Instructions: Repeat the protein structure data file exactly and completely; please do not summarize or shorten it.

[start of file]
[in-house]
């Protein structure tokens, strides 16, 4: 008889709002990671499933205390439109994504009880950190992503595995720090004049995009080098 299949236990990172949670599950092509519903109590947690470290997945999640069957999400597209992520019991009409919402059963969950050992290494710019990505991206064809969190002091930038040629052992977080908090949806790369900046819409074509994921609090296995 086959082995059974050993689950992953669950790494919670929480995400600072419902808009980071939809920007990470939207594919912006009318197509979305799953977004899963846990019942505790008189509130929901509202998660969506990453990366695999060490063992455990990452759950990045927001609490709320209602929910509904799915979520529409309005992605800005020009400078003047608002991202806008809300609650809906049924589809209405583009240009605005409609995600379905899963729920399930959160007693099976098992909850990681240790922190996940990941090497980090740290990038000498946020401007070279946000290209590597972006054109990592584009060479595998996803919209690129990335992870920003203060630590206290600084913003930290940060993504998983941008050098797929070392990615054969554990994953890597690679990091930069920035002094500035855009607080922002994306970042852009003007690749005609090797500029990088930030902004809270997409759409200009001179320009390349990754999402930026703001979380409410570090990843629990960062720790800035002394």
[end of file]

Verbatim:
[in-house]
């Protein structure tokens, strides 16, 4: 008889709002990671499933205390439109994504009880950190992503595995720090004049995009080098 299949236990990172949670599950092509519903109590947690470290997945999640069957999400597209992520019991009409919402059963969950050992290494710019990505991206064809969190002091930038040629052992977080908090949806790369900046819409074509994921609090296995 086959082995059974050993689950992953669950790494919670929480995400600072419902808009980071939809920007990470939207594919912006009318197509979305799953977004899963846990019942505790008189509130929901509202998660969506990453990366695999060490063992455990990452759950990045927001609490709320209602929910509904799915979520529409309005992605800005020009400078003047608002991202806008809300609650809906049924589809209405583009240009605005409609995600379905899963729920399930959160007693099976098992909850990681240790922190996940990941090497980090740290990038000498946020401007070279946000290209590597972006054109990592584009060479595998996803919209690129990335992870920003203060630590206290600084913003930290940060993504998983941008050098797929070392990615054969554990994953890597690679990091930069920035002094500035855009607080922002994306970042852009003007690749005609090797500029990088930030902004809270997409759409200009001179320009390349990754999402930026703001979380409410570090990843629990960062720790800035002394």